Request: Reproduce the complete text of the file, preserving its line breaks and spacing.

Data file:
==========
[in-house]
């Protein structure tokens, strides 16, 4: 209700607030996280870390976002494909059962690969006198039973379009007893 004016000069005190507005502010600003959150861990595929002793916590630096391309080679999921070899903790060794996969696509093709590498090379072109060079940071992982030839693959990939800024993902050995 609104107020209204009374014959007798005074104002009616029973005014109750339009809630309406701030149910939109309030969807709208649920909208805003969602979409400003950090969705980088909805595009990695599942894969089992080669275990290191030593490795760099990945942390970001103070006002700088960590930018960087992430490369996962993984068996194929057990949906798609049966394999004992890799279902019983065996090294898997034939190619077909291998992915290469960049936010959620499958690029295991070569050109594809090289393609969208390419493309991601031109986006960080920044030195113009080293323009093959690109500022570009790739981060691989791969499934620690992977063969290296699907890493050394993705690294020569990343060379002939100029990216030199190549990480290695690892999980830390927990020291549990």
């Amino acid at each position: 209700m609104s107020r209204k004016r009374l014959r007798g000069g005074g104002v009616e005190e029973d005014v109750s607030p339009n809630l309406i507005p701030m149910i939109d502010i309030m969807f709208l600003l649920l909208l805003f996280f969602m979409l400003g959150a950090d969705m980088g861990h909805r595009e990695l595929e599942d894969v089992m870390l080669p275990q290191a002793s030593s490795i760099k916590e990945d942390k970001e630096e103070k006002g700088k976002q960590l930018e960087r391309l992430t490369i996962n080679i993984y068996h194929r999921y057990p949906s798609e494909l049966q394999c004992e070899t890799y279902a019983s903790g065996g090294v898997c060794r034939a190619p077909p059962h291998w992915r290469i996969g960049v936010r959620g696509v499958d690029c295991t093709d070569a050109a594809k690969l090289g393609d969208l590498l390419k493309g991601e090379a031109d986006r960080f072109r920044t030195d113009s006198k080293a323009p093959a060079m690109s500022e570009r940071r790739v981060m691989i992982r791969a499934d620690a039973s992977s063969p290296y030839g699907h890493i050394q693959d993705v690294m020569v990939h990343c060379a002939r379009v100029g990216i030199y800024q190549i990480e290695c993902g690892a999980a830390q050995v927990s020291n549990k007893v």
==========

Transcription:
[in-house]
């Protein structure tokens, strides 16, 4: 209700607030996280870390976002494909059962690969006198039973379009007893 004016000069005190507005502010600003959150861990595929002793916590630096391309080679999921070899903790060794996969696509093709590498090379072109060079940071992982030839693959990939800024993902050995 609104107020209204009374014959007798005074104002009616029973005014109750339009809630309406701030149910939109309030969807709208649920909208805003969602979409400003950090969705980088909805595009990695599942894969089992080669275990290191030593490795760099990945942390970001103070006002700088960590930018960087992430490369996962993984068996194929057990949906798609049966394999004992890799279902019983065996090294898997034939190619077909291998992915290469960049936010959620499958690029295991070569050109594809090289393609969208390419493309991601031109986006960080920044030195113009080293323009093959690109500022570009790739981060691989791969499934620690992977063969290296699907890493050394993705690294020569990343060379002939100029990216030199190549990480290695690892999980830390927990020291549990």
């Amino acid at each position: 209700m609104s107020r209204k004016r009374l014959r007798g000069g005074g104002v009616e005190e029973d005014v109750s607030p339009n809630l309406i507005p701030m149910i939109d502010i309030m969807f709208l600003l649920l909208l805003f996280f969602m979409l400003g959150a950090d969705m980088g861990h909805r595009e990695l595929e599942d894969v089992m870390l080669p275990q290191a002793s030593s490795i760099k916590e990945d942390k970001e630096e103070k006002g700088k976002q960590l930018e960087r391309l992430t490369i996962n080679i993984y068996h194929r999921y057990p949906s798609e494909l049966q394999c004992e070899t890799y279902a019983s903790g065996g090294v898997c060794r034939a190619p077909p059962h291998w992915r290469i996969g960049v936010r959620g696509v499958d690029c295991t093709d070569a050109a594809k690969l090289g393609d969208l590498l390419k493309g991601e090379a031109d986006r960080f072109r920044t030195d113009s006198k080293a323009p093959a060079m690109s500022e570009r940071r790739v981060m691989i992982r791969a499934d620690a039973s992977s063969p290296y030839g699907h890493i050394q693959d993705v690294m020569v990939h990343c060379a002939r379009v100029g990216i030199y800024q190549i990480e290695c993902g690892a999980a830390q050995v927990s020291n549990k007893v």